As you will see, we've not only changed our name but we've also launched the first of our new hosted database technologies, Elasticsearch. When we at Compose considered what would be joining MongoDB on our roster of databases, we were looking to ensure our customers had all the tools they needed. So why Elasticsearch? Let's talk about MongoDB first and show you why.
Where MongoDB works
MongoDB is great for the majority of the work needed to power a modern application's data storage needs. But, as with all systems, the demands on that system evolve, whether it be from changes in your applications or new requirements from users, and it is always appropriate to review how well your technology stack matches those demands.
Take as an example a company who has developed their application stack based around MongoDB so that it is a fast and effective platform which is powering the company's growth. At its core, the data stored is a rich warehouse of how the company's products are performing and the company's own interactions with its customers . So much data that within the company people are actively exploring the data, looking for new correlations, patterns and techniques to extract more value from it.
The problem is that for these explorers to be effective they need fast responses to database spanning, complex queries. The application the company had developed used MongoDB as a fast document store with blazing retrieval speeds and incoming data. The architecture was simple with indexes on order numbers, customer names and other simple obvious keys.
The query demands from the company's data explorers were, though, more nebulous and ideally, for those particular users, they would have wanted every field indexed so they could search through everything. But indexing everything wasn't going to be an option; MongoDB needs to keep indexes in memory, alongside the working set, to ensure performance. The more indexes there are, the more memory is consumed and, although you can build a machine with terabytes of RAM, it's a very big investment. There's also the other effects that indexing everything (or as much as possible) has – inserts become a lot more work as they have to be indexed too and even with background indexing, the work still has to be done.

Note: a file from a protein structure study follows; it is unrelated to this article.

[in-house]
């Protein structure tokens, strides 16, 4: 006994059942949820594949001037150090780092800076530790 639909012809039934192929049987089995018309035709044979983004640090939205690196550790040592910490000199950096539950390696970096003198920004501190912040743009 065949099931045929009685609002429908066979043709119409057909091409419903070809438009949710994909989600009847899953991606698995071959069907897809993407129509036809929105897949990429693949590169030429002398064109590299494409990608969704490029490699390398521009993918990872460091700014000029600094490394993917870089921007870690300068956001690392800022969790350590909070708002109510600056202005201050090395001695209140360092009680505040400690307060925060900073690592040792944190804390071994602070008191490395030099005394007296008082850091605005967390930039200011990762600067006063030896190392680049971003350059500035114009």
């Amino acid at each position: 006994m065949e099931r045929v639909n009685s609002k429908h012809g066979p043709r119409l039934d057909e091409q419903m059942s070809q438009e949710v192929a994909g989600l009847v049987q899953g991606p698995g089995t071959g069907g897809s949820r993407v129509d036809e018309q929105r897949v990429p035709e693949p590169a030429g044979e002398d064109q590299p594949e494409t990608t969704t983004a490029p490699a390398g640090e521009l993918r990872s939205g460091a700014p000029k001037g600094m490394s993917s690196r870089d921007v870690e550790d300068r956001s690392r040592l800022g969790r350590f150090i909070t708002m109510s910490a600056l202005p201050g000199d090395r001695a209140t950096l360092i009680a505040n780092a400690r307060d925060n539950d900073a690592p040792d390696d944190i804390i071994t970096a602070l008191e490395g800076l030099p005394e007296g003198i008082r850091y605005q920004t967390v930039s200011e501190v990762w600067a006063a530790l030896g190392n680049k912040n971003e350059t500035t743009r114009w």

At this point, its worth re-evaluating the problem and the stack. At its heart, the data explorers want something with the nature of a search engine, built to index all data generically and, where its told it can, to derive more semantic value from particular fields such as numbers, dates and so on. Search engines handle queries by scoring possible results, rather than boolean filtering, and it's this scoring mechanism which allows for deeper dives into the dataset by way of near matches and fuzzier comparisons.
Bringing in Elasticsearch
By adding search engine technology to the stack, it is not only possible to isolate the complex opportunistic queries of the data explorers from the production database, it is a chance to offer those users who need to extract new value from the data set a richer, more nuanced way to explore. And thats where Elasticsearch enters our database architecture.
Elasticsearch saw its first release back in 2010, created by Shay Banon as a scalable search engine replacing his previous search project Compass. It's built using the Lucene search libraries used by many other search engine projects like Apache's Solr, but Elasticsearch's design focus is around searching JSON documents for applications. It's worth noting that Elasticsearch's terminology is search centric, so an index is a collection of JSON documents. As documents are added to the index, a dynamic type is created for the index which is automatically updated with any new fields and implied types of those fields; this is the "schema-free" element of Elasticsearch.